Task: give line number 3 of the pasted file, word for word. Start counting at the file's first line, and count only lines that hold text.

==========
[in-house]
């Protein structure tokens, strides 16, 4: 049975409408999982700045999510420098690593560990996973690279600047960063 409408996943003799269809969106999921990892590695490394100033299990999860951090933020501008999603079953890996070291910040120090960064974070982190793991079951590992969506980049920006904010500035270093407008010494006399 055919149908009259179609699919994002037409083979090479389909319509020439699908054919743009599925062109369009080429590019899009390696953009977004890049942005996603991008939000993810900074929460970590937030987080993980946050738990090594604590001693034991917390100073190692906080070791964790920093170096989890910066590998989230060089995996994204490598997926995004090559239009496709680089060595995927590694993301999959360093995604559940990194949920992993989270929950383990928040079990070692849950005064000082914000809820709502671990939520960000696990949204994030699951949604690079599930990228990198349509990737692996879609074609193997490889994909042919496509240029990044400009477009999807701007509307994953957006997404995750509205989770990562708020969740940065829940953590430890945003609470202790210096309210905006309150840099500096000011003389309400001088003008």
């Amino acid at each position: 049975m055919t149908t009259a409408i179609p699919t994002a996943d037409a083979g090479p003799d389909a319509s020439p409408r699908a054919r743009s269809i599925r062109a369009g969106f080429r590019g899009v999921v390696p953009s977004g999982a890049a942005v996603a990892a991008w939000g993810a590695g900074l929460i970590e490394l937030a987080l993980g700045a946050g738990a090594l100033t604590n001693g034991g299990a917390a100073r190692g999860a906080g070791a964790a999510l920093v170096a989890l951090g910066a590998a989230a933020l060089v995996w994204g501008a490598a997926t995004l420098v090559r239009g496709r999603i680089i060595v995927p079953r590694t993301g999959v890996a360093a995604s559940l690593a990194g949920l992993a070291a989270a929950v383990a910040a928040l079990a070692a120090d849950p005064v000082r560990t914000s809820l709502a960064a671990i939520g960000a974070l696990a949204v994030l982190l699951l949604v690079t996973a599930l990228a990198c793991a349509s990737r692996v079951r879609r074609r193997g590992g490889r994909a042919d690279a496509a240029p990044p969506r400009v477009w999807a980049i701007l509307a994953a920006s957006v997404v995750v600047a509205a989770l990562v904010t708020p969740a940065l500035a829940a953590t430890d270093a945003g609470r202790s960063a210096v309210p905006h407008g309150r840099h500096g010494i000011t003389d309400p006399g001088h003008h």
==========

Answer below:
């Amino acid at each position: 049975m055919t149908t009259a409408i179609p699919t994002a996943d037409a083979g090479p003799d389909a319509s020439p409408r699908a054919r743009s269809i599925r062109a369009g969106f080429r590019g899009v999921v390696p953009s977004g999982a890049a942005v996603a990892a991008w939000g993810a590695g900074l929460i970590e490394l937030a987080l993980g700045a946050g738990a090594l100033t604590n001693g034991g299990a917390a100073r190692g999860a906080g070791a964790a999510l920093v170096a989890l951090g910066a590998a989230a933020l060089v995996w994204g501008a490598a997926t995004l420098v090559r239009g496709r999603i680089i060595v995927p079953r590694t993301g999959v890996a360093a995604s559940l690593a990194g949920l992993a070291a989270a929950v383990a910040a928040l079990a070692a120090d849950p005064v000082r560990t914000s809820l709502a960064a671990i939520g960000a974070l696990a949204v994030l982190l699951l949604v690079t996973a599930l990228a990198c793991a349509s990737r692996v079951r879609r074609r193997g590992g490889r994909a042919d690279a496509a240029p990044p969506r400009v477009w999807a980049i701007l509307a994953a920006s957006v997404v995750v600047a509205a989770l990562v904010t708020p969740a940065l500035a829940a953590t430890d270093a945003g609470r202790s960063a210096v309210p905006h407008g309150r840099h500096g010494i000011t003389d309400p006399g001088h003008h």